Thursday, April 17th, 2014

What Does Active Really Mean? Two tax traps

The following article was written by our GO Zone tax advisor.

In my opinion, the requirement for the GO Zone property to be own by someone who is active in a trade or business creates an overall potential for investor benefit but contains two traps for the unwary.

Let’s go back to another section of 2006-77:

SECTION 3. SUBSTANTIALLY ALL AND ACTIVE CONDUCT REQUIREMENTS UNDER section 1400N(d)(2)(A)(ii)
.01 SUBSTANTIALLY ALL REQUIREMENT. Each depreciable property will meet the requirements of section 1400N(d)(2)(A)(ii) if substantially all of the use of the property is in the GO Zone and in the active conduct of a trade of business by the taxpayer in the GO Zone. For this purpose, the term “substantially all” means 80 percent or more during each taxable year. If greater than 20 percent of the use of the property either is outside the counties and parishes designated as being part of the GO Zone or is not in the active conduct of a trade or business by the taxpayer in the GO Zone, then the property is not GO Zone property and is not eligible for the GO Zone additional first year depreciation deduction.

I think there are two traps in this section.

First trap: The first, while a trap, is not that large for the typical real estate investor: The GO Zone property must be used more than 80% inside the GO Zone. This goes back to the discussion in Question 7 where the implied position of the legislation is to keep all of the benefits within the GO Zone.

The examples provided by the IRS relate mostly to a delivery truck which, although purchased by a business in the GO Zone, was not used within the GO Zone for more than 80% of its use. Due to a violation of the use requirement, the IRS disallowed the bonus depreciation.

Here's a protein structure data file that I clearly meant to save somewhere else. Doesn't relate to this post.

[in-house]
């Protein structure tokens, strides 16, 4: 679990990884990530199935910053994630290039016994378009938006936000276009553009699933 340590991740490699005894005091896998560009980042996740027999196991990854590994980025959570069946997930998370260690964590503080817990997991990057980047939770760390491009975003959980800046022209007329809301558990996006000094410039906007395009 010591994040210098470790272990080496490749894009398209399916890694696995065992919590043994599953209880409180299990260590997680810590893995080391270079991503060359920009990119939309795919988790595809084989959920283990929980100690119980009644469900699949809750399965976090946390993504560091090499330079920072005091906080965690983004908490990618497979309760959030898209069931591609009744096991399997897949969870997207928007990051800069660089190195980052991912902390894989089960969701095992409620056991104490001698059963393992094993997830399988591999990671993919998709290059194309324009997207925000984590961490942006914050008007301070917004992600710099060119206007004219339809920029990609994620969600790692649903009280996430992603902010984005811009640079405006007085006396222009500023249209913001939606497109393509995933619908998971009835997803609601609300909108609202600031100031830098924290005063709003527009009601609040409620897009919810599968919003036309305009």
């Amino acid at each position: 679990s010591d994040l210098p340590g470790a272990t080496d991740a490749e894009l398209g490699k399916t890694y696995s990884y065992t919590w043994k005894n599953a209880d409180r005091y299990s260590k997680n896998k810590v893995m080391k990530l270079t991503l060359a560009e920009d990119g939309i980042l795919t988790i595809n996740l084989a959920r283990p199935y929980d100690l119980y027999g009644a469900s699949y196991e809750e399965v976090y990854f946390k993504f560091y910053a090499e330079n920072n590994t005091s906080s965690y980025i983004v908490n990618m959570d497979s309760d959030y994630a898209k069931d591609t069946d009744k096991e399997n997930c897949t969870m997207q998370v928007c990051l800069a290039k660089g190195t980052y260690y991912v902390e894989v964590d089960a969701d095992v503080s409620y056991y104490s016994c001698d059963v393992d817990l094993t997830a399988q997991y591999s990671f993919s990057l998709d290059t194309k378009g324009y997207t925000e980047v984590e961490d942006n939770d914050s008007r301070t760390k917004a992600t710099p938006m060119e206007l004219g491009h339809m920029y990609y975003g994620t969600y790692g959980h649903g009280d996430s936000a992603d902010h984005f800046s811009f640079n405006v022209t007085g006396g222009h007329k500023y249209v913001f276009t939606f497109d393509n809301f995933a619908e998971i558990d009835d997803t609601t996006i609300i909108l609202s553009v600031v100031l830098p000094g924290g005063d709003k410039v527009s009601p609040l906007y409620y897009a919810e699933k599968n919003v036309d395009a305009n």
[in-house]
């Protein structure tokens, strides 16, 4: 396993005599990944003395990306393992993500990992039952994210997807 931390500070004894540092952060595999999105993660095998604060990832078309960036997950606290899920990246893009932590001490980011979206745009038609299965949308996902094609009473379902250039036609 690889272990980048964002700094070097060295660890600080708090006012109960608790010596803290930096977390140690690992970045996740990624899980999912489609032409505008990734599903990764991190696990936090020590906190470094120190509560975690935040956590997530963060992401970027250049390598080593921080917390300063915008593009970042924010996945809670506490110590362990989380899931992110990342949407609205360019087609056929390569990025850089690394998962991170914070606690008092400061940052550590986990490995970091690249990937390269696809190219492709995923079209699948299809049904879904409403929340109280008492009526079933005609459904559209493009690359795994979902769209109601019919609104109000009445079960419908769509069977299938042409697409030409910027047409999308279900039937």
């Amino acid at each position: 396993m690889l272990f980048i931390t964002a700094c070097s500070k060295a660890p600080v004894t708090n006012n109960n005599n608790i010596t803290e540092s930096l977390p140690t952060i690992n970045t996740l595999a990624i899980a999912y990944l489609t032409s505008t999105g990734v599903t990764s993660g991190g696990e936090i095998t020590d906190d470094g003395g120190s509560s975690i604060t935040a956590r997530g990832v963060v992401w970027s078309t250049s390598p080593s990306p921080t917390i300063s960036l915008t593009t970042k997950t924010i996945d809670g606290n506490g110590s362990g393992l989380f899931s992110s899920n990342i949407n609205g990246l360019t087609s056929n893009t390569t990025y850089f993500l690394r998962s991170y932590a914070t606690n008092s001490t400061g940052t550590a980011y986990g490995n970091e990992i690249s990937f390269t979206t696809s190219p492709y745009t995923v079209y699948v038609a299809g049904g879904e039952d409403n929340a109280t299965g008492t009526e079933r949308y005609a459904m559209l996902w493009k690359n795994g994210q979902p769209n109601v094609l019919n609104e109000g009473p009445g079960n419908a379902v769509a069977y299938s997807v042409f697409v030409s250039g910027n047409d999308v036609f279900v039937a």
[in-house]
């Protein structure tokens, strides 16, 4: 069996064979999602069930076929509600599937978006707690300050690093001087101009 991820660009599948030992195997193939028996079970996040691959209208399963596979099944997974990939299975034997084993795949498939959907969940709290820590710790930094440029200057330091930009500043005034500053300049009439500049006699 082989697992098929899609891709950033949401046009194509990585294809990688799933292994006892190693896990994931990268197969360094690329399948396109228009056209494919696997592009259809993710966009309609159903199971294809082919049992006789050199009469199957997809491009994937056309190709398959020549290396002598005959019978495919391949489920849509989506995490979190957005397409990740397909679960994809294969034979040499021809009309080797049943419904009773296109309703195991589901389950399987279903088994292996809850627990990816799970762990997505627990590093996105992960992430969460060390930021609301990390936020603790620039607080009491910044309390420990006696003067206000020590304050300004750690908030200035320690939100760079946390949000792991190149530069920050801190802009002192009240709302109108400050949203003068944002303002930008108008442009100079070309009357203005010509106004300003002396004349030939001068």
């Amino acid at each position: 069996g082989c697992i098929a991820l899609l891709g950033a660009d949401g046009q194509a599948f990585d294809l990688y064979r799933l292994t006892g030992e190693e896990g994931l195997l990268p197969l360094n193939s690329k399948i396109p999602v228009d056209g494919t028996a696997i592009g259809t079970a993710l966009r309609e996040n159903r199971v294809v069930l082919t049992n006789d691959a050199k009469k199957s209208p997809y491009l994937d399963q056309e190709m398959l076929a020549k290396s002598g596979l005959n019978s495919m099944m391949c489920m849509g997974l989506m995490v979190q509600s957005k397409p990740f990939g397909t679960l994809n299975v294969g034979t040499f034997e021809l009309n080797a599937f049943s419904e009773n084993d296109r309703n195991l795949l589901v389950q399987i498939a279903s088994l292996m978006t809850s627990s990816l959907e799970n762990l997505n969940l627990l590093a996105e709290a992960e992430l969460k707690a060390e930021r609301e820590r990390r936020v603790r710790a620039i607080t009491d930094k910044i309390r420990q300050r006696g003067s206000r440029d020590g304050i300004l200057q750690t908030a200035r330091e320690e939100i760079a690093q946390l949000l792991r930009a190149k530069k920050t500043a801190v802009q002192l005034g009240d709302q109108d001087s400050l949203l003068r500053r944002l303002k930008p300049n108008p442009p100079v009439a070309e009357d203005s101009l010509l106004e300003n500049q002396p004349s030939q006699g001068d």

It appears the typical real estate investor will only purchase portable property for direct use in the real estate and, therefore, it would almost always stay in place in the Go Zone. However, this 80% use factor is important to remember.

Second trap: The second trap is larger and more camouflaged. Consider the following example from Notice 2006-77. I know this is a long quote but it needs to be read and understood.

.02 ACTIVE CONDUCT OF A TRADE OR BUSINESS REQUIREMENT.

(1) TRADE OR BUSINESS DEFINITION. For purposes of section 1400N(d)(2)(A)(ii), the term “trade or business” has the same meaning as in section 162 and the regulations thereunder. Thus, property held merely for the production of income or used in an activity not engaged in for profit (as described in section 183) does not qualify for the GO Zone additional first year depreciation deduction.

(2) ACTIVE CONDUCT. Solely for purposes of section 1400N(d)(2)(A)(ii), the determination of whether a trade or business is actively conducted by the taxpayer is to be made based on all of the facts and circumstances. A taxpayer generally is considered to actively conduct a trade or business if the taxpayer meaningfully
participates in the management or operations of the trade or business. Furthermore, for purposes of section 1400N(d)(2)(A)(ii), a partner, member, or shareholder of a partnership, limited liability company, or S corporation, respectively, is considered to actively conduct a trade or business of the partnership, limited liability company, or S corporation if the partnership, limited liability company, or S corporation meaningfully participates (through the activities performed by itself, or by others on behalf of the